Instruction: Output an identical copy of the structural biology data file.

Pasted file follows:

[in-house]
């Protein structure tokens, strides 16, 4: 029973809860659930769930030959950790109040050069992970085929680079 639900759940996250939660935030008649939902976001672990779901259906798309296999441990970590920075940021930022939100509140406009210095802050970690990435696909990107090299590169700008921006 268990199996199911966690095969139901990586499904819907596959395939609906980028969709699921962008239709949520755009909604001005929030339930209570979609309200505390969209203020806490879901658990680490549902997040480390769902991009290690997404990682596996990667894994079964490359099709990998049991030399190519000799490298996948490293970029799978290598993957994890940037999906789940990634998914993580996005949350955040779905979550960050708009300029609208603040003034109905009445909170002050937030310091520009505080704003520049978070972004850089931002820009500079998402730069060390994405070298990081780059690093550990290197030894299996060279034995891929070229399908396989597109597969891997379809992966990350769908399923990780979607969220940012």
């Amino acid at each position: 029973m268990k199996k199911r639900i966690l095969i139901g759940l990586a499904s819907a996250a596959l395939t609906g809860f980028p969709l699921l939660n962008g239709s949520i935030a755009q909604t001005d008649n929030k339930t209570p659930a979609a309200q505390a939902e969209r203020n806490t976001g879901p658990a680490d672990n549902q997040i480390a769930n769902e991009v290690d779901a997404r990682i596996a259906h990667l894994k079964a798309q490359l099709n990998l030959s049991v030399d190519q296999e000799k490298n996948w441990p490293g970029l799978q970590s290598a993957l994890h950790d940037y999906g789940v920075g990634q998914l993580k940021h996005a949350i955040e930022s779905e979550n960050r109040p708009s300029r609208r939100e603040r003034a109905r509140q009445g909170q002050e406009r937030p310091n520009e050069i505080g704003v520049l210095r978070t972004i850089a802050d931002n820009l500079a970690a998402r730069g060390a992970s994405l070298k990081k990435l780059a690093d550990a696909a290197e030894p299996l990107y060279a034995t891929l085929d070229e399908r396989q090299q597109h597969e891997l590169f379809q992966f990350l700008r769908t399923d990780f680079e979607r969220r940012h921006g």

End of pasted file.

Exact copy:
[in-house]
């Protein structure tokens, strides 16, 4: 029973809860659930769930030959950790109040050069992970085929680079 639900759940996250939660935030008649939902976001672990779901259906798309296999441990970590920075940021930022939100509140406009210095802050970690990435696909990107090299590169700008921006 268990199996199911966690095969139901990586499904819907596959395939609906980028969709699921962008239709949520755009909604001005929030339930209570979609309200505390969209203020806490879901658990680490549902997040480390769902991009290690997404990682596996990667894994079964490359099709990998049991030399190519000799490298996948490293970029799978290598993957994890940037999906789940990634998914993580996005949350955040779905979550960050708009300029609208603040003034109905009445909170002050937030310091520009505080704003520049978070972004850089931002820009500079998402730069060390994405070298990081780059690093550990290197030894299996060279034995891929070229399908396989597109597969891997379809992966990350769908399923990780979607969220940012």
């Amino acid at each position: 029973m268990k199996k199911r639900i966690l095969i139901g759940l990586a499904s819907a996250a596959l395939t609906g809860f980028p969709l699921l939660n962008g239709s949520i935030a755009q909604t001005d008649n929030k339930t209570p659930a979609a309200q505390a939902e969209r203020n806490t976001g879901p658990a680490d672990n549902q997040i480390a769930n769902e991009v290690d779901a997404r990682i596996a259906h990667l894994k079964a798309q490359l099709n990998l030959s049991v030399d190519q296999e000799k490298n996948w441990p490293g970029l799978q970590s290598a993957l994890h950790d940037y999906g789940v920075g990634q998914l993580k940021h996005a949350i955040e930022s779905e979550n960050r109040p708009s300029r609208r939100e603040r003034a109905r509140q009445g909170q002050e406009r937030p310091n520009e050069i505080g704003v520049l210095r978070t972004i850089a802050d931002n820009l500079a970690a998402r730069g060390a992970s994405l070298k990081k990435l780059a690093d550990a696909a290197e030894p299996l990107y060279a034995t891929l085929d070229e399908r396989q090299q597109h597969e891997l590169f379809q992966f990350l700008r769908t399923d990780f680079e979607r969220r940012h921006g």